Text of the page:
Doron, G.M., 2004, Transgressive architecture – testing the boundaries of inclusiveness, in: OPENspace, ‘Open space, people space’, OPENspace, Edinburgh
- Author : Doron, G.M.
- Year : 2004
- Published in Book : Open space, people space
- Abstract in English : The paper examines the boundaries of inclusiveness in public space in Western cities, especially London, and the ongoing exclusion of ‘street communities’ or ‘urban nomads’ from this space. Furthermore, the paper concentrates on the work of the group Transgressive Architecture in relation to the social cleansing of public spaces. Street communities lack political representation. Because of their nomadic existence, they are predominantly not even considered as communities by politicians, architects and planners. Using the writing of De Certeau, Foucault and real examples from cities around the globe, the paper will identify these communities, and the ways in which they use and change public space into what I call ‘transgressive space’. Correspondingly, I will show attempts by local authorities in cities such as New York and London to ‘design out’ and cleanse public spaces of urban nomads. This exclusionary drive is fostered by an aesthetic conception of open space and by blindness to its social use. In the British case, I will argue, this approach might have been influenced by the Urban Task Force’s (mis)understanding of the public space. Lastly, based on the notion of ‘radical democracy’, as articulated by Rosalyn Deutsche in Evictions, I will speculate what inclusive public space might be and will give an example of Transgressive Architecture projects that aim to create it.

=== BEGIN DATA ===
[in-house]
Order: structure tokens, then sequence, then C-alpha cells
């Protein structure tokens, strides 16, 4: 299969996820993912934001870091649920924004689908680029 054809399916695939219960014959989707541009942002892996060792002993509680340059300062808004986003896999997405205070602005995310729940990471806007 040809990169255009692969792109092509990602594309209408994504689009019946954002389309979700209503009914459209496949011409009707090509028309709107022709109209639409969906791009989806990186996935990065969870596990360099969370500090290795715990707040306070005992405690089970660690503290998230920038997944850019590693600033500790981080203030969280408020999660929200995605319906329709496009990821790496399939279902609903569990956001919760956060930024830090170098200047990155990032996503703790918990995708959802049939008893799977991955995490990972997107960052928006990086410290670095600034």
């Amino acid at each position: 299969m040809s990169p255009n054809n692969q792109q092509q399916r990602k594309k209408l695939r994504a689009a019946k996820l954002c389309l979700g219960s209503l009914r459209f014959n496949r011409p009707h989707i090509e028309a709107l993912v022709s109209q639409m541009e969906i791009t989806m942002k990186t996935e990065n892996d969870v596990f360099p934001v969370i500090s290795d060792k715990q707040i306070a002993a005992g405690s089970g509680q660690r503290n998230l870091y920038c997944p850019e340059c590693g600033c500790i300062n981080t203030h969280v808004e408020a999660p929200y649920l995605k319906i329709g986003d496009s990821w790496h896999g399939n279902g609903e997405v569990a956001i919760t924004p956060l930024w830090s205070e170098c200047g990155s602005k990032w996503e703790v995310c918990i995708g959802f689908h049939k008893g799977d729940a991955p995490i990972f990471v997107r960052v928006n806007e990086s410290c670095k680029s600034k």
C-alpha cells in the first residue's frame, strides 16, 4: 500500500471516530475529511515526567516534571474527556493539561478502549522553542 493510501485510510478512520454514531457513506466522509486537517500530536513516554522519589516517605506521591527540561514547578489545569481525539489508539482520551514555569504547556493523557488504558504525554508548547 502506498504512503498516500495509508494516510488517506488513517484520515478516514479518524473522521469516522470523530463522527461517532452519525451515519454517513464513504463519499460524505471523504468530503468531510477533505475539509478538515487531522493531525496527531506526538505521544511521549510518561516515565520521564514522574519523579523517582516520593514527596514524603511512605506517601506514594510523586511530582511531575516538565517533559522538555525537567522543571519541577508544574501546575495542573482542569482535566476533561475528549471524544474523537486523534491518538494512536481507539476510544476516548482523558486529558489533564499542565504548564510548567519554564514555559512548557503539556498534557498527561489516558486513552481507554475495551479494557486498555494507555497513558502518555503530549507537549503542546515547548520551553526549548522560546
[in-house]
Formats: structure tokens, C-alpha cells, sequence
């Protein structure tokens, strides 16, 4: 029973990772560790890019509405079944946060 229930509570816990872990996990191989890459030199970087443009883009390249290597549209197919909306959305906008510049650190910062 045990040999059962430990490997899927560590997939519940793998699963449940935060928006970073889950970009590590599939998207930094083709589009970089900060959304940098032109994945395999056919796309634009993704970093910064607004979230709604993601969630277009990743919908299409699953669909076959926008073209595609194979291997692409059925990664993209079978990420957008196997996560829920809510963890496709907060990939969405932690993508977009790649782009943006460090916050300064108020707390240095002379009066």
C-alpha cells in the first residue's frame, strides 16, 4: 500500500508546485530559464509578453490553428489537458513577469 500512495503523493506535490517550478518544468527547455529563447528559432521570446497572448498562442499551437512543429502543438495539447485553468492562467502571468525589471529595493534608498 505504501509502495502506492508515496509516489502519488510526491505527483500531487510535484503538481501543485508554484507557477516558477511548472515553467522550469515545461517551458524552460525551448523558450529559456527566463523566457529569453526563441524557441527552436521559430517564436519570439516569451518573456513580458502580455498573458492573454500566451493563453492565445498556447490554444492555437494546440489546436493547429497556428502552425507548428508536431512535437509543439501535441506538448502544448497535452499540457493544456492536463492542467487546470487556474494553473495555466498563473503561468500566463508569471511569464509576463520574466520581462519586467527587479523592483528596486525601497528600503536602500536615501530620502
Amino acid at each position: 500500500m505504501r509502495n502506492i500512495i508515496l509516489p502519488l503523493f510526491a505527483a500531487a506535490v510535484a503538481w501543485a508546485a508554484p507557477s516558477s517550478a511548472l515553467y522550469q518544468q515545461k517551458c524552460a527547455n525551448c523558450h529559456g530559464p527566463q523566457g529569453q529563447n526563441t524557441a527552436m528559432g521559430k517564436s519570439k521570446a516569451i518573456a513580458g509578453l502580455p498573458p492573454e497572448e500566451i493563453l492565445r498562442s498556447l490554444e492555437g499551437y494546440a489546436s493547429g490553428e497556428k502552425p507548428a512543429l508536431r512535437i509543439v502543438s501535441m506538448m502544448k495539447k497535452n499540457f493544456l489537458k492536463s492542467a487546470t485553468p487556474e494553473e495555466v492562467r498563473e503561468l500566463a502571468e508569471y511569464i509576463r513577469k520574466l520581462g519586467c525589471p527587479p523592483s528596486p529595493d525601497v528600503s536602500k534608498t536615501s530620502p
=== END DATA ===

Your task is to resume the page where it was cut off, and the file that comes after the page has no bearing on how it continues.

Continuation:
- Comments/Notes : KEYWORDS: inclusiveness, Urban Nomads, design out, street communities, streets. [paper 6 p.]